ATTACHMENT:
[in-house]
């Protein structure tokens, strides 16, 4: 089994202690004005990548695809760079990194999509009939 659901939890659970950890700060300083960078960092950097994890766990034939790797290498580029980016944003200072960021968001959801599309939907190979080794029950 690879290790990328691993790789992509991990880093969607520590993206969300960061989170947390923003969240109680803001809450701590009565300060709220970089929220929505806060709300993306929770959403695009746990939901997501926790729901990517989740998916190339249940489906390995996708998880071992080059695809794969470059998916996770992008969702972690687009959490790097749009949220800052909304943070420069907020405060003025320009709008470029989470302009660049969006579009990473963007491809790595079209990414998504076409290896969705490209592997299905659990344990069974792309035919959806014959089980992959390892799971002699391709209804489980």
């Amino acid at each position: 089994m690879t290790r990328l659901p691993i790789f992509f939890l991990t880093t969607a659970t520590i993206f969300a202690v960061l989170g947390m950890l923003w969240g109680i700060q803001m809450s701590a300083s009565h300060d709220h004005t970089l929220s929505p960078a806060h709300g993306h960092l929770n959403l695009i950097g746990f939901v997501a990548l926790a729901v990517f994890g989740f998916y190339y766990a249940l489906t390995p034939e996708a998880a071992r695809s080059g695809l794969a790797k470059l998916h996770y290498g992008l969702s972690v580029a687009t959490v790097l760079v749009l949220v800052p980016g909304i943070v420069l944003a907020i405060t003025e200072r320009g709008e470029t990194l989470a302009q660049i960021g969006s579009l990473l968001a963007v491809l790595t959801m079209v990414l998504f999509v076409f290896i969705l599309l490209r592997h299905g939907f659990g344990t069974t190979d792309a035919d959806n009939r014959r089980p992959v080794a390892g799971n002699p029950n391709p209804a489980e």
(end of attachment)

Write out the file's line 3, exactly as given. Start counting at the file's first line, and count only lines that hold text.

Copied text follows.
């Amino acid at each position: 089994m690879t290790r990328l659901p691993i790789f992509f939890l991990t880093t969607a659970t520590i993206f969300a202690v960061l989170g947390m950890l923003w969240g109680i700060q803001m809450s701590a300083s009565h300060d709220h004005t970089l929220s929505p960078a806060h709300g993306h960092l929770n959403l695009i950097g746990f939901v997501a990548l926790a729901v990517f994890g989740f998916y190339y766990a249940l489906t390995p034939e996708a998880a071992r695809s080059g695809l794969a790797k470059l998916h996770y290498g992008l969702s972690v580029a687009t959490v790097l760079v749009l949220v800052p980016g909304i943070v420069l944003a907020i405060t003025e200072r320009g709008e470029t990194l989470a302009q660049i960021g969006s579009l990473l968001a963007v491809l790595t959801m079209v990414l998504f999509v076409f290896i969705l599309l490209r592997h299905g939907f659990g344990t069974t190979d792309a035919d959806n009939r014959r089980p992959v080794a390892g799971n002699p029950n391709p209804a489980e």